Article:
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Fresh wind for the wind turbine

Elias Küpper (left) and Jan Philipp Otten (right) from the Aachen-based startup Kerith. Elias Küpper (left) and Jan Philipp Otten (right) from the Aachen-based startup Kerith. Kerith

When the Coal Commission met at the Federal Ministry of Economics at the beginning of 2019, thousands of students gathered outside the ministry to demonstrate for a rapid phase-out of coal as an energy source. The strike was organized by Luisa Neubauer, a climate activist and at that time still a geography student from Göttingen. It was not only directed against coal-fired power generation alone, but against everything that is summarized in Neubauer's words with "climate crisis". Climate crisis here stands for the increasingly accelerating global warming and what she sees as insufficient efforts by Germany and the international community to counteract this development.

"Not every energy source makes sense everywhere"

At about the same time, Elias Küpper, a student from Aachen, Germany, was at the elite U.S. university Stanford as part of his studies. He, too, had committed himself to the fight against climate change and was conducting research here on technology-open energy system planning. In the process, he was driven by one question: How can the use of climate-neutral energy sources be planned in such a way that their cost structure and stability also make them the most competitive option? Early on, he couldn't shake the idea that this shouldn't just involve the additional expansion of renewables such as wind turbines, solar cells and the like. "Not every energy source is optimally deployed everywhere. And politicians are not always able to make these complex decisions sensibly." Küpper summarizes his idea today. This led him to compile the relevant factors for this and translate them into an algorithm. Location, network characteristics, local electricity demand, consumption peaks, etc. were to be correlated in such a way that they interacted optimally.

Algorithm from Stanford, implementation in Germany

In the coming months at the elite university, he and PhD candidate Holger Teichgräber succeeded in refining the algorithm they had developed. In the meantime, it was becoming increasingly possible to predict how much of which technology, at which location and at which time should be used to generate energy. With the algorithm and the idea in his luggage, Küpper traveled back to Germany a few months later. Here, he didn't hesitate for long and immediately teamed up with fellow students from Aachen, Düsseldorf and Mannheim to found the startup Kerith. Teichgräber also stayed connected to the startup as a technical advisor. Together, they further developed the algorithm and looked for partners for its application. They found what they were looking for at the local level: Currently, the concept is being applied locally as part of a case study with the Düren distribution network operator. Initial results are promising. This has encouraged them to turn their attention more strongly to the supraregional implementation of their idea as well.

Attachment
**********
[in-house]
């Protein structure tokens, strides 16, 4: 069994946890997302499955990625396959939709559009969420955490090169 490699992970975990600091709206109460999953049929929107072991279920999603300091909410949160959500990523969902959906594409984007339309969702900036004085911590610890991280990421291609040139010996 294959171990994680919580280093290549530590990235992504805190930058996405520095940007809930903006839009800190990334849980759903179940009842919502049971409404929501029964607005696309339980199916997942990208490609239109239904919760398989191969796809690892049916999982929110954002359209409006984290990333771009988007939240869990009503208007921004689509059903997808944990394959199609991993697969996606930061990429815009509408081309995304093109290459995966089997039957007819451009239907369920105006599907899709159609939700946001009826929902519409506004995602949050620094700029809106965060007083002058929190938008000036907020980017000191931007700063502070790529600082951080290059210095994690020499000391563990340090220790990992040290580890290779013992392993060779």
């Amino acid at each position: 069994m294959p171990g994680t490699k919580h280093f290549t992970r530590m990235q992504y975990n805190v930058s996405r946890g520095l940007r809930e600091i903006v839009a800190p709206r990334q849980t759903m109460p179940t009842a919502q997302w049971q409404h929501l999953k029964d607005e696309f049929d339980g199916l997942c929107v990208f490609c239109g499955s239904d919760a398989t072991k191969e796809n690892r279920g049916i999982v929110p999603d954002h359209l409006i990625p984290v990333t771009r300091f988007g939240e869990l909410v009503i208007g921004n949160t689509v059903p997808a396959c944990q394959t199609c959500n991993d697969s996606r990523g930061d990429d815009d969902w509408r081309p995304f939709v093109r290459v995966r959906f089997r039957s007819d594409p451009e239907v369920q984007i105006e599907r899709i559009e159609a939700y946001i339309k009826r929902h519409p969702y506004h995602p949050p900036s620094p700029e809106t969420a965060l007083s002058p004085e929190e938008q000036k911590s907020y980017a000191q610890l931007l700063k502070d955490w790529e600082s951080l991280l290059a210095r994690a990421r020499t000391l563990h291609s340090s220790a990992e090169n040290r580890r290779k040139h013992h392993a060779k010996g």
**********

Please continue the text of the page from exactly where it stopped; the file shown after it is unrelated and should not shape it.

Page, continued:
Concept not just for the global north

To draw global attention to the idea, Kerith therefore took part in "The Futures Project" competition, which is aligned with the UN Development Goals. Out of more than 600 projects, Kerith has now been selected as one of a total of 18 that will participate in the accelerator program associated with the competition in 2021. As part of the competition, the startup wants to prove that their algorithm can be a way to get closer to development and climate goals through innovative technology: "In order to limit global warming to 1.5 degrees while providing affordable and reliable energy to all people, we need global approaches. We need to target limited resources both in the global north and especially in the global south, and work together to find the best solutions," Küpper said. He said that planning tools available so far are simply too expensive, resulting in inadequate planning with Excel spreadsheets that cannot meet the demands of optimal expansion planning such as grid stability, optimal energy mix, CO2 emissions, etc.

"Democratization of energy supply"

Kerith aims to change that: "Traditional algorithms have been developed for planning central, fossil energy systems at the country level. Accordingly, these algorithms are also inadequate in planning weather-dependent energy sources as well as storage systems. Distributed generation requires much more accurate planning. But the data processed in this way also makes it much easier to make individual location decisions," Küpper explains his idea. Another advantage is that the algorithm can be hosted in the cloud, which means that the required computing power can be switched on as needed. This is a real advantage over competitors who still offer software that has to be installed locally on the computer and makes the application particularly interesting for developing countries. "Cloud integration allows everything from data integration to results presentation to be done in one platform. Our customers can plan reliable energy systems from anywhere and only need an Internet connection and smartphone. For the first time, we are giving cities, municipalities, and microgrids access to accurate planning. In this respect, we are experiencing a democratization of energy supply with Kerith." Energy supply planning thus appears to be entering a new era. Could the algorithm be something of a booster for the global energy transition? "Maybe." Küpper states meaningfully. "At the very least, it's certainly not a disadvantage if everyone worldwide can really participate for the first time."

 

Kerith is a startup based in Aachen that participated in last semesters MCEI Startup Lounge.

 

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